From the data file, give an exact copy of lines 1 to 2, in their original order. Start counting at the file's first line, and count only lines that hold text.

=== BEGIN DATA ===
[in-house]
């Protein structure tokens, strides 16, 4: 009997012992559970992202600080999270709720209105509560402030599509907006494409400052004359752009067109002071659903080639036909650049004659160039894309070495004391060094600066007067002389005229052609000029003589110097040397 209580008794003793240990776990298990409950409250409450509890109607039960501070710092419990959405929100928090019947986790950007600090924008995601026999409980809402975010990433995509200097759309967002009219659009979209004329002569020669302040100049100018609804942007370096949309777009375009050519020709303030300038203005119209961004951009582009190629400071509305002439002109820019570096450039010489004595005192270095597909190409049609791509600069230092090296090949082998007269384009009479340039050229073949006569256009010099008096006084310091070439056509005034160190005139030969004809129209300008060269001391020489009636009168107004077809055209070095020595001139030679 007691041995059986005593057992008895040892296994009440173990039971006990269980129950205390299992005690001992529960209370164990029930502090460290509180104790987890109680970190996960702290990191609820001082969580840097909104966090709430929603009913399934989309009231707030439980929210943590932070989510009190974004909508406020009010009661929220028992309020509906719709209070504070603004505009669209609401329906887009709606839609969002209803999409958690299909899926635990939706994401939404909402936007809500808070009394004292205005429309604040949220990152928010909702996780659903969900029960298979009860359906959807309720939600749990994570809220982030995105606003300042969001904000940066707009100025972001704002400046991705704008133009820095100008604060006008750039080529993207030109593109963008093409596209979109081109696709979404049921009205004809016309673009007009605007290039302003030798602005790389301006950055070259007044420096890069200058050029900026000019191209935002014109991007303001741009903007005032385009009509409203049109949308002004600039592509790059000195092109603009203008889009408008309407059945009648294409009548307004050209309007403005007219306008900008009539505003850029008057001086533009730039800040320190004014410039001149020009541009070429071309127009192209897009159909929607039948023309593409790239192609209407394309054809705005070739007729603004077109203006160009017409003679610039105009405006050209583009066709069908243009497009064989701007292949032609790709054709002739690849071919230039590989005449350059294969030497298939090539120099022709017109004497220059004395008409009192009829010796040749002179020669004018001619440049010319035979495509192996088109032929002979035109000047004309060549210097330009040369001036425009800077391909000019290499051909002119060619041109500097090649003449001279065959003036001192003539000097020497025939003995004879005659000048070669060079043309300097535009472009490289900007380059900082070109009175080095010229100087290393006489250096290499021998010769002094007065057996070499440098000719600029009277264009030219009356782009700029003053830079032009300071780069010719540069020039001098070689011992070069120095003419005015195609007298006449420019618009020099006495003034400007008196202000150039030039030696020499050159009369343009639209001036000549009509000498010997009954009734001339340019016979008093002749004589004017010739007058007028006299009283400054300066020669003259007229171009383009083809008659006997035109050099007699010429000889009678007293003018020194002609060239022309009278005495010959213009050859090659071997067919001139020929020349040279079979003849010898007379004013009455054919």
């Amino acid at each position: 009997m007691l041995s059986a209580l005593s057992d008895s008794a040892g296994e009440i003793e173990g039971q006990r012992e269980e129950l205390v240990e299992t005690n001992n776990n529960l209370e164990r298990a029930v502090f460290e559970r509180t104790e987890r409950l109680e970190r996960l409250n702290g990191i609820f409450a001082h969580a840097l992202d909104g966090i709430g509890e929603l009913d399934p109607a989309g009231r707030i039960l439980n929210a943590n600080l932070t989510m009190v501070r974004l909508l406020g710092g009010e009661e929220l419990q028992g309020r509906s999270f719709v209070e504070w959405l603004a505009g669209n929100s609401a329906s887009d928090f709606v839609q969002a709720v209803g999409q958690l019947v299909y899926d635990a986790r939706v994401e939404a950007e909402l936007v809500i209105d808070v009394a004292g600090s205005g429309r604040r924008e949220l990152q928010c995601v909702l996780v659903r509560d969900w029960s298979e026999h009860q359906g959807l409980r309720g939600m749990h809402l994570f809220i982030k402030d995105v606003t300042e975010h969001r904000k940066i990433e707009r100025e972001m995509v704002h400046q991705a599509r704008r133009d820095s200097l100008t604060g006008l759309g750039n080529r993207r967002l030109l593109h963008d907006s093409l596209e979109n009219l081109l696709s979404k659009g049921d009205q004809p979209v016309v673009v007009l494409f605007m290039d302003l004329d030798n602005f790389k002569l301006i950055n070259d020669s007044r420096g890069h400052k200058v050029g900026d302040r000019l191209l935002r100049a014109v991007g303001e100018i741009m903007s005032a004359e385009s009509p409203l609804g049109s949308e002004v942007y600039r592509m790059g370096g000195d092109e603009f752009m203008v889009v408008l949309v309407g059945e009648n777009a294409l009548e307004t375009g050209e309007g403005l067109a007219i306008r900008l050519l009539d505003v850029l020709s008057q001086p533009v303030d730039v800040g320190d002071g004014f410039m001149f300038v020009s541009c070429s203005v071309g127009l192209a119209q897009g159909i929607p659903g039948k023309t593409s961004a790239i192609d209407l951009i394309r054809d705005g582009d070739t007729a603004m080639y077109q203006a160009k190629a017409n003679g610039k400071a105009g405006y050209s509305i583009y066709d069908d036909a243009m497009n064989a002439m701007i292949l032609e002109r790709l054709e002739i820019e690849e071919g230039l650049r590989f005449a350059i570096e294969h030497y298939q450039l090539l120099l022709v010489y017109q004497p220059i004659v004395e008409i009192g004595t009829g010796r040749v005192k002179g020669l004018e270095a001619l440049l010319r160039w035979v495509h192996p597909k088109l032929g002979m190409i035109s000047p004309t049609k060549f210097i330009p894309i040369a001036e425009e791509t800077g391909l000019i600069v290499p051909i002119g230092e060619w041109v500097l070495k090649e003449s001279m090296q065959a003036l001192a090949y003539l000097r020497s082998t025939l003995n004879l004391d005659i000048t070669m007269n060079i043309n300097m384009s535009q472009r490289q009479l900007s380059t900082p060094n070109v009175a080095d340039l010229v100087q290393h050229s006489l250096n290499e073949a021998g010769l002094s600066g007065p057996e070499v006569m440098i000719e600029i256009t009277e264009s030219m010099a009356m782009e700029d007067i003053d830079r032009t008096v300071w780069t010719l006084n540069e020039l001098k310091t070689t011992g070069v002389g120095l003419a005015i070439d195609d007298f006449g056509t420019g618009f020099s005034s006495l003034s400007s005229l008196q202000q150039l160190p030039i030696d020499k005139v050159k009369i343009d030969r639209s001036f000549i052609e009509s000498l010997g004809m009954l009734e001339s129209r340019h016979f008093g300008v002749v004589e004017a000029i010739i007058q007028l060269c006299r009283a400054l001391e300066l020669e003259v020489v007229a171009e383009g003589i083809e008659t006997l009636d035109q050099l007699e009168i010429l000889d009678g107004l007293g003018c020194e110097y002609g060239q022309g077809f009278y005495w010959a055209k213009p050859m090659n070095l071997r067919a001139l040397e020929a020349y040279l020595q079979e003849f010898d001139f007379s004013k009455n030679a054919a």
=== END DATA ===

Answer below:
[in-house]
């Protein structure tokens, strides 16, 4: 009997012992559970992202600080999270709720209105509560402030599509907006494409400052004359752009067109002071659903080639036909650049004659160039894309070495004391060094600066007067002389005229052609000029003589110097040397 209580008794003793240990776990298990409950409250409450509890109607039960501070710092419990959405929100928090019947986790950007600090924008995601026999409980809402975010990433995509200097759309967002009219659009979209004329002569020669302040100049100018609804942007370096949309777009375009050519020709303030300038203005119209961004951009582009190629400071509305002439002109820019570096450039010489004595005192270095597909190409049609791509600069230092090296090949082998007269384009009479340039050229073949006569256009010099008096006084310091070439056509005034160190005139030969004809129209300008060269001391020489009636009168107004077809055209070095020595001139030679 007691041995059986005593057992008895040892296994009440173990039971006990269980129950205390299992005690001992529960209370164990029930502090460290509180104790987890109680970190996960702290990191609820001082969580840097909104966090709430929603009913399934989309009231707030439980929210943590932070989510009190974004909508406020009010009661929220028992309020509906719709209070504070603004505009669209609401329906887009709606839609969002209803999409958690299909899926635990939706994401939404909402936007809500808070009394004292205005429309604040949220990152928010909702996780659903969900029960298979009860359906959807309720939600749990994570809220982030995105606003300042969001904000940066707009100025972001704002400046991705704008133009820095100008604060006008750039080529993207030109593109963008093409596209979109081109696709979404049921009205004809016309673009007009605007290039302003030798602005790389301006950055070259007044420096890069200058050029900026000019191209935002014109991007303001741009903007005032385009009509409203049109949308002004600039592509790059000195092109603009203008889009408008309407059945009648294409009548307004050209309007403005007219306008900008009539505003850029008057001086533009730039800040320190004014410039001149020009541009070429071309127009192209897009159909929607039948023309593409790239192609209407394309054809705005070739007729603004077109203006160009017409003679610039105009405006050209583009066709069908243009497009064989701007292949032609790709054709002739690849071919230039590989005449350059294969030497298939090539120099022709017109004497220059004395008409009192009829010796040749002179020669004018001619440049010319035979495509192996088109032929002979035109000047004309060549210097330009040369001036425009800077391909000019290499051909002119060619041109500097090649003449001279065959003036001192003539000097020497025939003995004879005659000048070669060079043309300097535009472009490289900007380059900082070109009175080095010229100087290393006489250096290499021998010769002094007065057996070499440098000719600029009277264009030219009356782009700029003053830079032009300071780069010719540069020039001098070689011992070069120095003419005015195609007298006449420019618009020099006495003034400007008196202000150039030039030696020499050159009369343009639209001036000549009509000498010997009954009734001339340019016979008093002749004589004017010739007058007028006299009283400054300066020669003259007229171009383009083809008659006997035109050099007699010429000889009678007293003018020194002609060239022309009278005495010959213009050859090659071997067919001139020929020349040279079979003849010898007379004013009455054919």